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First Lady Michelle Obama sends WMST PCHS graduates off with a mandate

First Lady Michelle Obama challenged the 98 graduates of the Washington Mathematics Science Technology Public Charter High School (WMST PCHS) Class of 2009 to view their graduation as "just the beginning."

At the June 3 ceremony at Howard University’s Cramton Auditorium in Washington, she recalled that after graduating from Whitney M. Young Magnet High School in Chicago, she had times of uncertainty about whether she could succeed at Princeton University. "Part of me started believing the doubters," even though her older brother Craig Robinson attended Princeton, she recalled during her keynote graduation address. Princeton, after all, was far away from Chicago, and her parents had not attended college.

Having overcome the challenges – Mrs. Obama graduated from Princeton with honors and then graduated from Harvard Law School – she challenged the Class of 2009 to be engaged in their college classes by asking questions, introducing themselves to their professors, attending office hours and "getting in their face." She also encouraged them to support their WMST classmates and remain close to their "wonderful teachers and coaches and mentors" when they’re in college.

"They got your back," Mrs. Obama said. "So many people are supporting you." She also recited a litany of African-American and Latinos who have "beaten the odds before you," including NASA Administrator Charles Bolden, Musician Herbie Hancock, Dr. LaSalle D. Lafall, Jr., President Barack Obama and Judge Sonia Sotomayor.

Parents of children about to attend college can feel some uncertainty and fear about financing their children’s education, she said. They may feel that they don’t have much guidance to offer if they didn’t attend college. Mrs. Obama told the parents gathered at the WMST graduation that what matters their unconditional love for their children and their commitment to them.

Mrs. Obama praised WMST PCHS for challenging the stereotype that African-American and Latino children can’t excel in mathematics and science.

But she also reiterated that graduates should have "no excuses" for failure and that "your own future is in your hands," after high school. She encouraged the young graduates to learn about different cultures, make new friends, learn a foreign language and "let people get to know you."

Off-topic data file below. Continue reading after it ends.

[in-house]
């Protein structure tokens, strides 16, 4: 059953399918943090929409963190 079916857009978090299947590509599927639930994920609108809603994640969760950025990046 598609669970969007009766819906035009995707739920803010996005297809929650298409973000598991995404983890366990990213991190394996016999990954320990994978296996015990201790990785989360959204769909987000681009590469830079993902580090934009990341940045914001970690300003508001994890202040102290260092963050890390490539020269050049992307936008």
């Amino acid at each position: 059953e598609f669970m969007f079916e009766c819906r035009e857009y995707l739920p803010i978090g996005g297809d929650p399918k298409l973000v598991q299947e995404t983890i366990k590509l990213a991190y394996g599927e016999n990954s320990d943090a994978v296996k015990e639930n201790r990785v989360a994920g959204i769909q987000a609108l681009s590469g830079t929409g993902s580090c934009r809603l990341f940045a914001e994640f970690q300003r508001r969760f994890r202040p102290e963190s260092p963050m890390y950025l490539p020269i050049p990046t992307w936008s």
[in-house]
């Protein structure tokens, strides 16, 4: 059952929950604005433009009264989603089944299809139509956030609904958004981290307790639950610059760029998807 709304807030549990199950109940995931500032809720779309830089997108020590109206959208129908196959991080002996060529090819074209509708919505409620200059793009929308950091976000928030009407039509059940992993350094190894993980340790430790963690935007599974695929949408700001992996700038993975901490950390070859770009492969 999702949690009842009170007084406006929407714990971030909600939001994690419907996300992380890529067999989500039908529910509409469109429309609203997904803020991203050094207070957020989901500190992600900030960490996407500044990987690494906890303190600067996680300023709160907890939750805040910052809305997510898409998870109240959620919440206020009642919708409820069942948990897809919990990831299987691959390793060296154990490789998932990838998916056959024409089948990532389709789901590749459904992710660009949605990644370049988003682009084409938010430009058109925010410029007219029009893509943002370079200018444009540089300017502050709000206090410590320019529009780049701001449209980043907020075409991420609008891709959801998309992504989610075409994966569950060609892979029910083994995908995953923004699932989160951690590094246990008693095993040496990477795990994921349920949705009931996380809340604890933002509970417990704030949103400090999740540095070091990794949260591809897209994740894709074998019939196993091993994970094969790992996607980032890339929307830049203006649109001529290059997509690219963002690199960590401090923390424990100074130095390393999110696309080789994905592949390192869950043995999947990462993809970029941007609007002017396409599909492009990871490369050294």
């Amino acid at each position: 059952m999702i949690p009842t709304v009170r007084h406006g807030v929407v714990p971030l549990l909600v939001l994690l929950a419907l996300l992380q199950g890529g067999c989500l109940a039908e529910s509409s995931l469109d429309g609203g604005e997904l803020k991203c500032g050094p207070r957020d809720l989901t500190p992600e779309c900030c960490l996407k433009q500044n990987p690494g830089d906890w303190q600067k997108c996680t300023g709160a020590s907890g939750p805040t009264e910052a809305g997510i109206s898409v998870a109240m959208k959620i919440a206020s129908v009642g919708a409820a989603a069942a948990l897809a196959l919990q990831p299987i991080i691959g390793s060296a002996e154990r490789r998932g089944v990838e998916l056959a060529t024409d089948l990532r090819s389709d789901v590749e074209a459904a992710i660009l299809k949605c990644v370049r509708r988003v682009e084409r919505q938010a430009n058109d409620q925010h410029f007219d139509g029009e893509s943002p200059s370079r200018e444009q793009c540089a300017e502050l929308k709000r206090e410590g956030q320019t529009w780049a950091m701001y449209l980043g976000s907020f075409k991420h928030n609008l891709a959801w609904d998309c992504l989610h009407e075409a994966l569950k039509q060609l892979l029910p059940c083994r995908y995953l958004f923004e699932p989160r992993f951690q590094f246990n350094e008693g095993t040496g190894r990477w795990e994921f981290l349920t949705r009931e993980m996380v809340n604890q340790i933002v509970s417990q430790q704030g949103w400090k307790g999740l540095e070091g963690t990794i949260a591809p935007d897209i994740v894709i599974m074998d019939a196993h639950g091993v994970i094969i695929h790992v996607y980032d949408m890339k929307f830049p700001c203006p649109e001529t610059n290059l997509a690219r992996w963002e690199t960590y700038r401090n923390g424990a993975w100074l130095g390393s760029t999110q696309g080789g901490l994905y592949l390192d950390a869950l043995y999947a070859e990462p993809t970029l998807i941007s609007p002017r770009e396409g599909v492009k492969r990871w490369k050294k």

Valedictorian Jaren Davis ’09, who will attend Georgetown University on a full scholarship, said that his class had "generated a fresh spirit" at the school. Not only had Jasmine Williams ’09 successfully invited Michelle Obama to speak at the June 3 graduation, but a record number of WMST PCHS students had completed professional internships during the school year and a WMST PCHS student LeJon Vines ‘09 had earned a Posse Scholarship worth $100,000 for the first time.

Davis also spoke about his evolution from a shy marching band musician from a small town in East Texas who came to Washington two years ago and became a vigorous member of the WMST debate team with the highest grade point average in his class.

Rosmer Portillo ‘09, salutarian, spoke about how his family came to the U.S. from San Miguel in El Salvador searching for a "beacon of light and a land of opportunity" when he was in fifth grade and didn’t know English. He came to WMST PCHS and found students who were "non-judgmental" with whom he could easily make friends. He worked hard at the school in part to make his family proud.

"We are proud of you!" called his father from near the back of Cramton Auditorium, perhaps the most touching moment of the 2-hour ceremony. "We love you!" the elder Portillo later exclaimed.

Susan Kay, founder and president of Hoops Dreams, announced $1,000-$4,000 college scholarships to several WMST PCHS graduates at the 2-hour graduation ceremony. Along with D.C. City Councilmen Harry Thomas Jr. (Ward 5) and Michael A. Brown (At-Large), she congratulated the scholarship winners.